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  19. #19
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    The butt pain goes away once you start riding enough....the key is riding enough.

  20. #20
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    Cycling is a pain in the ass!

    My mt bike saddle took a few weeks to be comfortable when I was getting back into riding. Then I got a used road bike and could not get used to the saddle it had on it. I also got measured by the specialized foam pad, replaced the saddle with a slightly wider one, and bang, my butt hasn't hurt since. First ride out, there was no pain. I realized that the old narrow saddle was between the sit bones, not under them. By getting the wider seat i was back on the sit bones just like my mt bike. Don't hesitate to get measured, or DIY. It could be the source of the issue.
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  21. #21
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    Getting your sit bone measured is certainly a good first step. Given the OP's size/weight I'd venture to guess that he is 90% most likely best fitted with a medium saddle which is very likely what he already uses. But making sure can't hurt. Within the ~147mm saddle size there still are many different fits and experimenting is essential. Some swear by hard and others by soft. Often cheaper and softer saddles are poo-pooed by experienced riders but hard is not appropriate for everyone. I ride about 12 hours a week and can't stand hard saddles. The problem is that it probably takes 15 hours on a saddle before you really know if it works for you.
    If the soreness is within ~1/2 inch of the surface of the skin, even if the skin itself seems not chafed or red then it is possible that the OP reacts to the pressure, heat and sweat with a mild (or not so mild) infection of the pores -- I think generically called folliculitis. An MD can tell you if that is the case. Self-treatment consists of keeping self and shorts clean. Washing affected area with anti-bacterial soap (Hibiscrub -- read directions, keep away from genitals!!) and applying Neosporin.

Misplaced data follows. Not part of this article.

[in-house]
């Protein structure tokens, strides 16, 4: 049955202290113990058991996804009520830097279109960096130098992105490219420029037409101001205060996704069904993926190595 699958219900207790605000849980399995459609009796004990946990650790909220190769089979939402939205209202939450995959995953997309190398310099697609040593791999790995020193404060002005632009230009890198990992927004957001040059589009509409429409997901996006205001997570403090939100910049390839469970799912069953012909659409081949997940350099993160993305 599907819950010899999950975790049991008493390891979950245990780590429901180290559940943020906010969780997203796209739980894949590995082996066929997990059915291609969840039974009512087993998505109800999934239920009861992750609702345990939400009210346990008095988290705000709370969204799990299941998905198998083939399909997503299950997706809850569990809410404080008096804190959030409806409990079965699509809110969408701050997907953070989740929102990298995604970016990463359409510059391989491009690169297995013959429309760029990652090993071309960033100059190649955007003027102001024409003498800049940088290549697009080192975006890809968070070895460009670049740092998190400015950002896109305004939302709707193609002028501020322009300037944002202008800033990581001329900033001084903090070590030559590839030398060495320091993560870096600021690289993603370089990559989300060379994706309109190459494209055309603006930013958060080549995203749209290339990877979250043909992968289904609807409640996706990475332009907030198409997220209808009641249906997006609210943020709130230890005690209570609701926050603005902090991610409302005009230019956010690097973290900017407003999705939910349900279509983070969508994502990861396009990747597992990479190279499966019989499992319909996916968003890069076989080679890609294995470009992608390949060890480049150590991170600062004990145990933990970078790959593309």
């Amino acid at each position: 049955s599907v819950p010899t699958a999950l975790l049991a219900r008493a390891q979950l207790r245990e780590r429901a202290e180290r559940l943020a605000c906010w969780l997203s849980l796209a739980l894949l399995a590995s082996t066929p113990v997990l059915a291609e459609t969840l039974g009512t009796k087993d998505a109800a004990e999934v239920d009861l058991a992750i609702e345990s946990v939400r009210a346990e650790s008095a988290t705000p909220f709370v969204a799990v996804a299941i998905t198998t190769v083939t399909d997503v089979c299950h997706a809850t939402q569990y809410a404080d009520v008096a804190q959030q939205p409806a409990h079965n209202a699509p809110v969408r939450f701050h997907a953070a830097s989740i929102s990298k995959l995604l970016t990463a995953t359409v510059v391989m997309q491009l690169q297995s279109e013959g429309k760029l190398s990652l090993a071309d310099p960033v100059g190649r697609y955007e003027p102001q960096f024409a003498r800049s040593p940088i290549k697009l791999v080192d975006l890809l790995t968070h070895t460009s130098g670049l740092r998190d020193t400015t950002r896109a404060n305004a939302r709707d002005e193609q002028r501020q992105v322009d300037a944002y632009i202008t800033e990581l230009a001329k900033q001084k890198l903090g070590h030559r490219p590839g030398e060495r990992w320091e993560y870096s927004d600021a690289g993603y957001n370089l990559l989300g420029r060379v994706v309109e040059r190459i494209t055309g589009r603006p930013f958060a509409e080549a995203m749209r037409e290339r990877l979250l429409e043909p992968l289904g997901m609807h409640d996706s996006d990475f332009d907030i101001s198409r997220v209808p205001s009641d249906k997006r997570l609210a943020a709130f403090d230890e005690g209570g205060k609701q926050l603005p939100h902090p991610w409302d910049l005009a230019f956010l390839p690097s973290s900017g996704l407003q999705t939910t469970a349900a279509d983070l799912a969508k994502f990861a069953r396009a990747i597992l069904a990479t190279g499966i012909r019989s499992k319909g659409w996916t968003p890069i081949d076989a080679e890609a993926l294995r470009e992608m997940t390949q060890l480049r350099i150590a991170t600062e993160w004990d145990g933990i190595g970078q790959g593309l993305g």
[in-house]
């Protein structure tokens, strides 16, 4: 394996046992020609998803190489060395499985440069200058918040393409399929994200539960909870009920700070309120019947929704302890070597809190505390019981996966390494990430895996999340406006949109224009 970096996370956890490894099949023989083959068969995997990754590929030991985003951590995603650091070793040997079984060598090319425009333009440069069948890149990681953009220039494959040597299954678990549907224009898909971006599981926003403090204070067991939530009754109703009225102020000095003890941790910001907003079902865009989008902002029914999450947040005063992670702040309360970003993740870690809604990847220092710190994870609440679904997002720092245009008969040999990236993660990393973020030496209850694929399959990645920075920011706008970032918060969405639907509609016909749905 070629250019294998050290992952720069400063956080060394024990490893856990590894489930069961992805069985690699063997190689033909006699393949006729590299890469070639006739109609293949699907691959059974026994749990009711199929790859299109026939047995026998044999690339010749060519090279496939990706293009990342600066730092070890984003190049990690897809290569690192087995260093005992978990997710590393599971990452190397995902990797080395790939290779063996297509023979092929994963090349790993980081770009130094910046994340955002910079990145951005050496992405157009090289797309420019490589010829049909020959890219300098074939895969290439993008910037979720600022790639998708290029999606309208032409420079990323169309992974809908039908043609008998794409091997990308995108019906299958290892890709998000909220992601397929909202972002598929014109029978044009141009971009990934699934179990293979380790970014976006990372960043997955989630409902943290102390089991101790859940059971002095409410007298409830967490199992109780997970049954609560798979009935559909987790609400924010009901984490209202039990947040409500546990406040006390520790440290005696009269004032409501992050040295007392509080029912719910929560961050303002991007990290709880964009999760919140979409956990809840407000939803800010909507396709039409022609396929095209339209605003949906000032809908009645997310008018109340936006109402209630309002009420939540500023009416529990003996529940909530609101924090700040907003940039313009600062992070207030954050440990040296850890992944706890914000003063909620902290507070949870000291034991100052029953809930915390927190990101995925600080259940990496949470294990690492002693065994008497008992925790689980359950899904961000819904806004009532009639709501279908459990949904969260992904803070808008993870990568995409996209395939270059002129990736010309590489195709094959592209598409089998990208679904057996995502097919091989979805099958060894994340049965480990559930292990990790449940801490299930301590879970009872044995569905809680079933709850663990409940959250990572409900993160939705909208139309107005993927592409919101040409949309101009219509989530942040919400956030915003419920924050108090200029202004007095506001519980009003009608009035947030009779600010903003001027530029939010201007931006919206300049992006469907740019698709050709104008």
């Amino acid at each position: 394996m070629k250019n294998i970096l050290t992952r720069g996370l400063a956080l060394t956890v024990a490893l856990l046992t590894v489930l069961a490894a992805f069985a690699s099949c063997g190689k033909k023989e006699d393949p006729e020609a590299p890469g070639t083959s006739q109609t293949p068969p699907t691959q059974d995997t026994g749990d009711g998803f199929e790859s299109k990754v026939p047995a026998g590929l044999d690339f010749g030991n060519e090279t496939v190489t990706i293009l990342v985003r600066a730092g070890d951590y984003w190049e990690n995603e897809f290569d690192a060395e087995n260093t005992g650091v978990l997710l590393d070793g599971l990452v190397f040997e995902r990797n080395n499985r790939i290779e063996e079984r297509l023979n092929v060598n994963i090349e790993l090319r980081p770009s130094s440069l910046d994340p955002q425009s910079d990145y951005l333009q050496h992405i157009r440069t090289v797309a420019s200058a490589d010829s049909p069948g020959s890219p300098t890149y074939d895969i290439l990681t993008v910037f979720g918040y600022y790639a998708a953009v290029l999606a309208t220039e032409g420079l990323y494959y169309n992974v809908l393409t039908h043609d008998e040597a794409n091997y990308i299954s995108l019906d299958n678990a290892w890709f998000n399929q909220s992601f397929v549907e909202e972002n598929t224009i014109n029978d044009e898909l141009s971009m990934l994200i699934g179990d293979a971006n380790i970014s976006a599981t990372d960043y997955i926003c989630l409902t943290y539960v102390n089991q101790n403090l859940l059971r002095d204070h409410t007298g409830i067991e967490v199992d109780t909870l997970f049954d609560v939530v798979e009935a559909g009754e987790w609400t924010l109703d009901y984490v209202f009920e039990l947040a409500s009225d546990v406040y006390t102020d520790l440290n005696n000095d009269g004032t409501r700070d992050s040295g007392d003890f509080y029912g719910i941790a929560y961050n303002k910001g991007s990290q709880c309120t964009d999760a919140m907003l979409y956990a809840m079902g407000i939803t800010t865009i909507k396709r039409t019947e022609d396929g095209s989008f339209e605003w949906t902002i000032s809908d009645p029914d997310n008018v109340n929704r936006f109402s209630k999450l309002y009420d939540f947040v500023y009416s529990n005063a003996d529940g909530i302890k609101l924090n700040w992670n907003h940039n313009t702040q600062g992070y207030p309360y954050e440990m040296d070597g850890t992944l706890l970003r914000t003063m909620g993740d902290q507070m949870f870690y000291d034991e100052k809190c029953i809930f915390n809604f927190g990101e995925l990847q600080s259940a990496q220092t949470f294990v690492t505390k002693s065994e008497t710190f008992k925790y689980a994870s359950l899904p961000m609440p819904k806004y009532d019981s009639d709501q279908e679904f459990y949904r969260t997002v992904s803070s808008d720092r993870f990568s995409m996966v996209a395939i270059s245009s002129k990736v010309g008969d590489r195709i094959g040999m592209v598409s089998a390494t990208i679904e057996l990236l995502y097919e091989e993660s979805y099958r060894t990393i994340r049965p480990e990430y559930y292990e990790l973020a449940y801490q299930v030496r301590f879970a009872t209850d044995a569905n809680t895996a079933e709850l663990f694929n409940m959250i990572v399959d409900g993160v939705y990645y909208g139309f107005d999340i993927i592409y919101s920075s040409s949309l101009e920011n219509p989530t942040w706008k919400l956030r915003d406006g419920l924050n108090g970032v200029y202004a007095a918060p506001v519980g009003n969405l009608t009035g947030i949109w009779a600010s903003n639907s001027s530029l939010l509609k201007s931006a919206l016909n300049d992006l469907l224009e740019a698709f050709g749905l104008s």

These are just my opinions and only a doctor can tell you what the source of soreness is. Why do I have these opinions, you might ask? You should see my saddle collection and medicine cabinet contents...

  22. #22
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    Quote Originally Posted by down2ride View Post
    Seriously, my ass hurts. I'm 6'2" and 170, I don't exactly have a lot of cushion built in. I wear padded riding shorts and my saddle seams to be pretty comfortable, but if I ride too much or two days in a row my butt is sore!!

    I'm getting back into riding and putting about 25 miles on the trails a week. Does it just take a while to build up some callus or is there a solution?
    It took 19 replies for someone to pick this up.

    OP, if your saddle didn't hurt you when you were riding a lot before, it's fine. You just need to toughen up again. I've seen it explained as being a little more like surfers' knees than a callous. Regardless, it's something your body will do to adapt.
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  23. #23
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    Quote Originally Posted by zephxiii View Post
    The butt pain goes away once you start riding enough....the key is riding enough.
    not always
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  24. #24
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    there's always a beginning-of-the-season soreness period that you have to get through. once you've been riding a few weeks and you're still sore, then look at reasons why.

    look for shorts with a GOOD pad. a lot of baggy mtb shorts have worthless pads. a good pad will have some firmness to it. if the pad is so soft that it folds by itself when on a hanger, it's too soft. it doesn't necessarily have to be thick, but it needs to be firm.

    I used the specialized ass-o-meter years ago and chose a saddle based on the measurement and some other criteria. I still ride that Rival saddle. It's a little bit on the softer side of things, but I like it that way.

  25. #25
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    Quote Originally Posted by down2ride View Post
    I've taken great care to ensure my saddle is in the proper place. I hope it goes away, because it is keeping me off my bike.

    I've got some new riding shorts coming tomorrow, we'll see how they work.
    I don't think that the shorts would make any difference. You just need some time to get used to it...